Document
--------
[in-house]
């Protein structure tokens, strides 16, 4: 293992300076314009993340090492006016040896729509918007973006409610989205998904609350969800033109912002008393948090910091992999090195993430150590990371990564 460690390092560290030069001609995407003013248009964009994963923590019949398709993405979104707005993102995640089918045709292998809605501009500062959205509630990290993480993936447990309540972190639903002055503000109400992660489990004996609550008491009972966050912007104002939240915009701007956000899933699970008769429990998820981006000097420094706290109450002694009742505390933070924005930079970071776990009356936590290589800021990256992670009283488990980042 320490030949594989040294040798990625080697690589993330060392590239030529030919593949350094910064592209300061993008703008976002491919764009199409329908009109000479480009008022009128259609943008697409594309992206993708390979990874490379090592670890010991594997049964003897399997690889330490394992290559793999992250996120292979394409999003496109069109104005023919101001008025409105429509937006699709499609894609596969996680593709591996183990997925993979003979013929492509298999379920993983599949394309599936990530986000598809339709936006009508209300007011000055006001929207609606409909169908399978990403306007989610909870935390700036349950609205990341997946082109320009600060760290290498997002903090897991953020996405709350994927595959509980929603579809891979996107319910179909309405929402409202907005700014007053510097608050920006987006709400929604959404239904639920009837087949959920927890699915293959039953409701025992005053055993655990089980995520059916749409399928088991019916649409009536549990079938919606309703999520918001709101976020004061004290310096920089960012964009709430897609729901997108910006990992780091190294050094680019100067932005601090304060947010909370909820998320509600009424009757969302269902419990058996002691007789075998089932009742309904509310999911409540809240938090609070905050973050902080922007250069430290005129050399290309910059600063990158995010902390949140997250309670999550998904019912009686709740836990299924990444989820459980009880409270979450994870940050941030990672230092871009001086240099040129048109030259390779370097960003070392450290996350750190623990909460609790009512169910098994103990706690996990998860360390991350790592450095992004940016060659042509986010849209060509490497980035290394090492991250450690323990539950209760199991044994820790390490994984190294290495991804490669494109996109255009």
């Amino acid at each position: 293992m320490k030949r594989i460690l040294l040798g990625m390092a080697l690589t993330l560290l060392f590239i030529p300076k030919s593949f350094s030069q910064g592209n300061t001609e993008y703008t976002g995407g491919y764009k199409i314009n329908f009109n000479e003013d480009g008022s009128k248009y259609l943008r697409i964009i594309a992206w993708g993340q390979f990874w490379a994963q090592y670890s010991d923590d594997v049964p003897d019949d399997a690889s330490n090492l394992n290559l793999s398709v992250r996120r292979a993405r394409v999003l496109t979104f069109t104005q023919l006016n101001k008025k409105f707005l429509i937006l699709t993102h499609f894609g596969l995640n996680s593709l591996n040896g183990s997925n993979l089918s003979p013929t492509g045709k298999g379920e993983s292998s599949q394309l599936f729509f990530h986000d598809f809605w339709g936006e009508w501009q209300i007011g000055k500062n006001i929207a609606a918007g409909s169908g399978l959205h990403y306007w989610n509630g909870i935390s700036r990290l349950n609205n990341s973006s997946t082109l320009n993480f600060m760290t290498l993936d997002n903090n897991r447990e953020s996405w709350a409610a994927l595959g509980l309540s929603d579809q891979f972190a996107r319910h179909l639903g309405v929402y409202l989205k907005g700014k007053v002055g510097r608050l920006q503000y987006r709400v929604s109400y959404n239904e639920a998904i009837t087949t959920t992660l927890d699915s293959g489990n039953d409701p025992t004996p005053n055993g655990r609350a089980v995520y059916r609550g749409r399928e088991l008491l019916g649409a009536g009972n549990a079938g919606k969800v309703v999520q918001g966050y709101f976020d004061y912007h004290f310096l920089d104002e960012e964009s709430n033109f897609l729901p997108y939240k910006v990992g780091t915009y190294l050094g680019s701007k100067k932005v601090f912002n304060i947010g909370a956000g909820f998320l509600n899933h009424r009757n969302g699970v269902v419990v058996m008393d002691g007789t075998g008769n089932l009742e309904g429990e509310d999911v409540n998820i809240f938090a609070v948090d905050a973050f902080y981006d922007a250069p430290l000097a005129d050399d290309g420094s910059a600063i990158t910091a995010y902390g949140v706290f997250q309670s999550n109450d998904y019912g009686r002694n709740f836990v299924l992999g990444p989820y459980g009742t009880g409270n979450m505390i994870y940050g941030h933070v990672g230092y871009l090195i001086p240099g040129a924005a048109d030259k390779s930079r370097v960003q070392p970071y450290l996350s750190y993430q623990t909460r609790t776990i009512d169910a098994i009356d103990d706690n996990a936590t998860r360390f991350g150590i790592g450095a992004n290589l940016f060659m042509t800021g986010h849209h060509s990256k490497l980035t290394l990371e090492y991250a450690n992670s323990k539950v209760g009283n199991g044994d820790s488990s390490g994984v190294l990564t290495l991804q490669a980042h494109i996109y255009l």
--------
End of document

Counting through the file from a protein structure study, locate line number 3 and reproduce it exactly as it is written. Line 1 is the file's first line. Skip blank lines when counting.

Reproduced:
């Amino acid at each position: 293992m320490k030949r594989i460690l040294l040798g990625m390092a080697l690589t993330l560290l060392f590239i030529p300076k030919s593949f350094s030069q910064g592209n300061t001609e993008y703008t976002g995407g491919y764009k199409i314009n329908f009109n000479e003013d480009g008022s009128k248009y259609l943008r697409i964009i594309a992206w993708g993340q390979f990874w490379a994963q090592y670890s010991d923590d594997v049964p003897d019949d399997a690889s330490n090492l394992n290559l793999s398709v992250r996120r292979a993405r394409v999003l496109t979104f069109t104005q023919l006016n101001k008025k409105f707005l429509i937006l699709t993102h499609f894609g596969l995640n996680s593709l591996n040896g183990s997925n993979l089918s003979p013929t492509g045709k298999g379920e993983s292998s599949q394309l599936f729509f990530h986000d598809f809605w339709g936006e009508w501009q209300i007011g000055k500062n006001i929207a609606a918007g409909s169908g399978l959205h990403y306007w989610n509630g909870i935390s700036r990290l349950n609205n990341s973006s997946t082109l320009n993480f600060m760290t290498l993936d997002n903090n897991r447990e953020s996405w709350a409610a994927l595959g509980l309540s929603d579809q891979f972190a996107r319910h179909l639903g309405v929402y409202l989205k907005g700014k007053v002055g510097r608050l920006q503000y987006r709400v929604s109400y959404n239904e639920a998904i009837t087949t959920t992660l927890d699915s293959g489990n039953d409701p025992t004996p005053n055993g655990r609350a089980v995520y059916r609550g749409r399928e088991l008491l019916g649409a009536g009972n549990a079938g919606k969800v309703v999520q918001g966050y709101f976020d004061y912007h004290f310096l920089d104002e960012e964009s709430n033109f897609l729901p997108y939240k910006v990992g780091t915009y190294l050094g680019s701007k100067k932005v601090f912002n304060i947010g909370a956000g909820f998320l509600n899933h009424r009757n969302g699970v269902v419990v058996m008393d002691g007789t075998g008769n089932l009742e309904g429990e509310d999911v409540n998820i809240f938090a609070v948090d905050a973050f902080y981006d922007a250069p430290l000097a005129d050399d290309g420094s910059a600063i990158t910091a995010y902390g949140v706290f997250q309670s999550n109450d998904y019912g009686r002694n709740f836990v299924l992999g990444p989820y459980g009742t009880g409270n979450m505390i994870y940050g941030h933070v990672g230092y871009l090195i001086p240099g040129a924005a048109d030259k390779s930079r370097v960003q070392p970071y450290l996350s750190y993430q623990t909460r609790t776990i009512d169910a098994i009356d103990d706690n996990a936590t998860r360390f991350g150590i790592g450095a992004n290589l940016f060659m042509t800021g986010h849209h060509s990256k490497l980035t290394l990371e090492y991250a450690n992670s323990k539950v209760g009283n199991g044994d820790s488990s390490g994984v190294l990564t290495l991804q490669a980042h494109i996109y255009l």